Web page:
28 April 2014

Gathering of the Nortons 2014

I spent so much time talking with people I haven't seen in awhile and checking out rare stuff, that I neglected to take any pics.

so here's some I stole from the internet

via Bill Braile. All the cool kids have black leather and sunglasses, I guess that's why BMW riders aren't cool . On arrival everyone was chipper, Chris swore he saw Wayne Carini, but it wasn't

Then there was a lot of good conversation with good friends, good bikes, good beer in New Hope, some other things, and then...

Like Philly Rockers vs Mods, Chris' magneto shaft broke on Rt. 33, so it was a roadside shaft replace and retiming. 77 Bonnies have an appetite for hardened shafts... I'm just checking plugs and showing off my ass. Dolce's Triumph won a Trophy for best Norton, and then won a trophy just resting on the side of the road

via Tommy Dolce

And then I got home and the bike died in my driveway. Thought that was weird, but it started right back up. Went to take it to work today and I couldn't get it to start. Puzzled at why my bike has been acting so un-German this month, and running late, I had to drive in in my car. Got home and did a basic mechanical check, valve lash good, carbs looking good, plugs looking good, but couldn't find the issue. Then noticed the tach bolt at the trans (where the bike grounds) was backed out and the threads in the trans case were stripped, the bike wasn't making a good ground - common Airhead issue. Relocated the ground cable to the sub-frame and voila, I'm ready to invade Russia.

Also found out today that the title work is in for the 57 R60, looks like I'll be picking up the frame and bare case on Friday

Come play at war, man, and bring your best toy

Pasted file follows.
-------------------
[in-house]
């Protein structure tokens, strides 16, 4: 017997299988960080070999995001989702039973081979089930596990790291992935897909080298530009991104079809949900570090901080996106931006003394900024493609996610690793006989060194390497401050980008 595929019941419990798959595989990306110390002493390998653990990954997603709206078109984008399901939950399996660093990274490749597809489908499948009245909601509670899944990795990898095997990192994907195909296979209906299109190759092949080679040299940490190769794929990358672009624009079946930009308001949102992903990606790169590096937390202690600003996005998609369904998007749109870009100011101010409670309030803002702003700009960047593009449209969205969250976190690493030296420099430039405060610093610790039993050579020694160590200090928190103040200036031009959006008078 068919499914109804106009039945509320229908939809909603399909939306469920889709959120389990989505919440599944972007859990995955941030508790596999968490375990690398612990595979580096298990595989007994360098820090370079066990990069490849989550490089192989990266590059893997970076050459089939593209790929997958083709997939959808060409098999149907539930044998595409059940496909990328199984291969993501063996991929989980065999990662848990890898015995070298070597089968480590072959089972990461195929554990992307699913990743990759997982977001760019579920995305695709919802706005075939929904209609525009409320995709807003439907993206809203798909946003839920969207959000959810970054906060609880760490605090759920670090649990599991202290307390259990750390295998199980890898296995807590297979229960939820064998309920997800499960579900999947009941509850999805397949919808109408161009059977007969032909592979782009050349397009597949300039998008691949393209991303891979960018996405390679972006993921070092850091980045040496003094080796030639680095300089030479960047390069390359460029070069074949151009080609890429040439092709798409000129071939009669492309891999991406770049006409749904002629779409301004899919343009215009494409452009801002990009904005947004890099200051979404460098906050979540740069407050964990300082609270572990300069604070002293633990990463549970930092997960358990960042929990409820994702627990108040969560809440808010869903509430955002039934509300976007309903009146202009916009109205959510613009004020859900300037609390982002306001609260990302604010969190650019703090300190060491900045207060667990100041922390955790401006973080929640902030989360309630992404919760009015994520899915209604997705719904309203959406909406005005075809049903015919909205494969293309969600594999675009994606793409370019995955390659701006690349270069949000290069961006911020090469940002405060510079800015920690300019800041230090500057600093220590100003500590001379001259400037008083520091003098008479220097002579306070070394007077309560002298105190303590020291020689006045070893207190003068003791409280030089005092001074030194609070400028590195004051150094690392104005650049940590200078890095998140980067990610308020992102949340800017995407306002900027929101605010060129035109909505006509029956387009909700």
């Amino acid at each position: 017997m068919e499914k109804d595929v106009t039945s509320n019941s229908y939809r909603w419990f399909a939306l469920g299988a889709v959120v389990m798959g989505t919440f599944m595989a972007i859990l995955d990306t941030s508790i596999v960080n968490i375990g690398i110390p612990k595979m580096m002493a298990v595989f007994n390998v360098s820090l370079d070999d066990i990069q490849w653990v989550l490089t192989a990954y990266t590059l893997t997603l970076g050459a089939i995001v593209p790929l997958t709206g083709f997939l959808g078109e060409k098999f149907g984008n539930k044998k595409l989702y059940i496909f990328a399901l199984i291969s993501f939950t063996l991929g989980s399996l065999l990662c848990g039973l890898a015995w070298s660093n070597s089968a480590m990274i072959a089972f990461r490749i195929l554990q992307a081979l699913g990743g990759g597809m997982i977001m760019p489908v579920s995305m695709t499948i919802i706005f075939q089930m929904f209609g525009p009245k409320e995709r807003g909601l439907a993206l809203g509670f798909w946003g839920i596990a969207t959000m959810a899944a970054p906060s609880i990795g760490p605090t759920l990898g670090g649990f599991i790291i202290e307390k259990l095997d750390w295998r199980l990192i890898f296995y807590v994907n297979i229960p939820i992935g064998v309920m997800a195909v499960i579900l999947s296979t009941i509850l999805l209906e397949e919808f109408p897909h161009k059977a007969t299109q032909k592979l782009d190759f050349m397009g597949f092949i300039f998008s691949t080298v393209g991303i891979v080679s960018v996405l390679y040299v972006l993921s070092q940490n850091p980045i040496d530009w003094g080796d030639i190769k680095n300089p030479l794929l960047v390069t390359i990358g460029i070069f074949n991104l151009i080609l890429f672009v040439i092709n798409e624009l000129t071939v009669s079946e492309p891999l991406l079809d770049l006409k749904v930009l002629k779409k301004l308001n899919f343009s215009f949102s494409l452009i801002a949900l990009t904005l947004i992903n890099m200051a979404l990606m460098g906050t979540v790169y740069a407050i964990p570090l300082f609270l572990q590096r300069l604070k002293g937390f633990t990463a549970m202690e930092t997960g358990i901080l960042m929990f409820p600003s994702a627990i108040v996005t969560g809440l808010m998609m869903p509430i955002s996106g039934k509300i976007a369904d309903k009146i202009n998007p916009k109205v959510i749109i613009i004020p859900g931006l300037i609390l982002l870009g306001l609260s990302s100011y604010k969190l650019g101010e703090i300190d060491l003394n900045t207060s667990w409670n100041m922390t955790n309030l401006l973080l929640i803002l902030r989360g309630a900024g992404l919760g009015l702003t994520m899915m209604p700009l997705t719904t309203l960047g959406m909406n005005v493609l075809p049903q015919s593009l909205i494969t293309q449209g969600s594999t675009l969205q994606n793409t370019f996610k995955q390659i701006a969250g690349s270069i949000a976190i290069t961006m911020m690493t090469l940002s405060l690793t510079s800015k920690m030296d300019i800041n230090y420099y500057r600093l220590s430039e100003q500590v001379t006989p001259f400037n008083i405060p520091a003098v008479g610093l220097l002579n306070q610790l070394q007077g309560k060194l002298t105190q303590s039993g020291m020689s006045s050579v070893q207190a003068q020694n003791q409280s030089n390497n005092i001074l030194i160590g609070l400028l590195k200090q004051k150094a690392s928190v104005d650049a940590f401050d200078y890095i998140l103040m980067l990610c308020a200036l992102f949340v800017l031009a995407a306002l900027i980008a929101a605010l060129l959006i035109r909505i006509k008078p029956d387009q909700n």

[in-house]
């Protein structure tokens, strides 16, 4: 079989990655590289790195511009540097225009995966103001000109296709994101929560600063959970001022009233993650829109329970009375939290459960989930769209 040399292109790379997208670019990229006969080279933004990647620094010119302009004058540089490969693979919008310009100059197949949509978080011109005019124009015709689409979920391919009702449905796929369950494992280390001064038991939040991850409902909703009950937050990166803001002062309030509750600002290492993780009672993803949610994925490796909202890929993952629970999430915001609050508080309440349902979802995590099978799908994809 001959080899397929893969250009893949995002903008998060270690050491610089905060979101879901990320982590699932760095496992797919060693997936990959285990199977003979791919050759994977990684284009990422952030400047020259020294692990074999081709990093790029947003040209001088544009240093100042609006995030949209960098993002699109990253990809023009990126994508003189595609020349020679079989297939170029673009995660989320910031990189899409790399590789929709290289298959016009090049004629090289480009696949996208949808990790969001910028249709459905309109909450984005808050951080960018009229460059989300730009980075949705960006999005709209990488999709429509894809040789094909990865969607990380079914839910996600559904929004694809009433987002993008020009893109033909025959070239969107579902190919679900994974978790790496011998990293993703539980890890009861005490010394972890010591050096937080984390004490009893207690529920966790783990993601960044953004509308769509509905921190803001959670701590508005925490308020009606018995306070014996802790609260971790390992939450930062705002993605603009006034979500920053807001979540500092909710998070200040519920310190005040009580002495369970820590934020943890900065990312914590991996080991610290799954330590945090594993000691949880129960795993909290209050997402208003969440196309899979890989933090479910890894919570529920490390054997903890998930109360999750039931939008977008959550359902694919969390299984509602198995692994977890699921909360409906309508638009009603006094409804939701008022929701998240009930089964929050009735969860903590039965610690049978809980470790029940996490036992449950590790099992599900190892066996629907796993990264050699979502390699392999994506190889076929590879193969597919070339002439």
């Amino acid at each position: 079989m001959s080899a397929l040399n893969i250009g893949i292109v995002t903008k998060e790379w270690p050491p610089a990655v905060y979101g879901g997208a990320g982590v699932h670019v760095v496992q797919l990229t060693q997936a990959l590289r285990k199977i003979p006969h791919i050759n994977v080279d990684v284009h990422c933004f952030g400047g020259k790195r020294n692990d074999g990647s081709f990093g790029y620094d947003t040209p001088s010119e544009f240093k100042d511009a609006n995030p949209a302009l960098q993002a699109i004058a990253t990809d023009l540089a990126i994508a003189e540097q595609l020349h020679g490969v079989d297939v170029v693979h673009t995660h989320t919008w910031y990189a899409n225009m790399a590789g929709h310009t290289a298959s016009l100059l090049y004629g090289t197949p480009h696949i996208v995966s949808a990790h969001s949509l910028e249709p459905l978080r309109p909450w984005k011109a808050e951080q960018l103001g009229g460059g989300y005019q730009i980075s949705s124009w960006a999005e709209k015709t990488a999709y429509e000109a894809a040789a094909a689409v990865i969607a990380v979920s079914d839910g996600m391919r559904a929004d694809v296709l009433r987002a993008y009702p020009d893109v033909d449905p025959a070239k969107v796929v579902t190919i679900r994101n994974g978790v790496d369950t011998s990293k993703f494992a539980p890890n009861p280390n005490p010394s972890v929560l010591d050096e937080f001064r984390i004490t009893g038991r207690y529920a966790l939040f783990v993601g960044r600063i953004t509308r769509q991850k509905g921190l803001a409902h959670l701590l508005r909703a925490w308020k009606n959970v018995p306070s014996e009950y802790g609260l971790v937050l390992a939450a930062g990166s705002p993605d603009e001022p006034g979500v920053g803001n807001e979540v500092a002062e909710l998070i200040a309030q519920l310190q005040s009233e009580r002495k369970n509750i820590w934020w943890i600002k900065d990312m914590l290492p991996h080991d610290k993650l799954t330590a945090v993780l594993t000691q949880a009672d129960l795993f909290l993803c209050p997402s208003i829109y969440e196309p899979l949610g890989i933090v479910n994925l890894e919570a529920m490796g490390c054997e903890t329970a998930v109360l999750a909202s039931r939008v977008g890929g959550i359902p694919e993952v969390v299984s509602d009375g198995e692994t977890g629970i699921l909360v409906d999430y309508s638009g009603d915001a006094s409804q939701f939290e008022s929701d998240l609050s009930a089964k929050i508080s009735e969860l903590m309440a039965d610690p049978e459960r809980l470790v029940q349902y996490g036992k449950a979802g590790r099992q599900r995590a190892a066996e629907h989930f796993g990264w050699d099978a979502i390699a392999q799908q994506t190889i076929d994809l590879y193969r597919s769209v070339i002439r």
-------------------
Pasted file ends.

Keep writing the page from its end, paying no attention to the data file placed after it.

22 April 2014

American craftsmanship...

There are only two parts on the Aermacchi that are American, Harley Davidson built. The tail light, and the bracket for the tail light. These are also the only parts on the bike that aren't metric, which made me add another wrench to what I thought was a complete tool kit for the bike.

When I built the Aermacchi, I actually planned on putting on a smaller CEV tail light and making my own bracket, but having found a cheap NOS Guide one still in the box, and already having the stock bracket I figure why not retain the only American flavors of the bike and this is how H-D rewarded me.

This happened after a 6 mile ride, at the end of my block (thankfully). The tail light bracket sheared off, and the whole assembly got caught in between the wheel and the frame, seizing the bike. When this happened I initially thought I really had seized the engine, or the chain jammed up somewhere. Since everything was stuck, I literally lifted up the bike and moved it to the curb to muscle out the housing.

The real kick in the ass is this isn't the first time this bracket snapped... Back in August 2013 it happened, but just sorta hung off the fender. I welded the bracket back together (see below)

and attributed the whole thing to a possible existing crack in the bracket that I neglected during the build of the bike. Well, this time it sheared about a cm behind the weld I made. So it's just a crap part that obviously wasn't engineered for the vibrations of an Italian thumper.

Now I will be making my own bracket, and putting that CEV light on the bike. I hope the steel is Chinese and the light is made in India.

Good thing the starter for the BMW came back from rebuild is whirring like the turbine on an ME262.

16 April 2014


They love manuals.

From my old VW, my new VWs, to my BMW Motorräder I've never seen such wonderfully technical shop manuals and detailed parts catalogs. Need the size of a locknut an obscure one year model reflector, they've got you covered.

I had to take out mein alter BMW Behelfs-Katalog from to research the front bearing bushing and bolt lengths for the unusual 3-bolt bearing carrier/oil pump housing that was used in the transition from /3s to /2s (Germans do weird things with model ranges too), and everything was there, in 4 languages, clear as day. Took all of 20 seconds.

It took me a 20 minutes looking for torque values on the Harley-Aermacchi shop manual after I stripped the threads on the head where the oil line banjo bolt goes when I was reassembling the top end only to realize that they weren't in the book. No where. I don't know if this was left out when Harley made their manuals or if it was never included in the Italian Aermacchi originals. I completely forgot about THIS too...

So kudos Germans, I'm proud to have descended from your tribes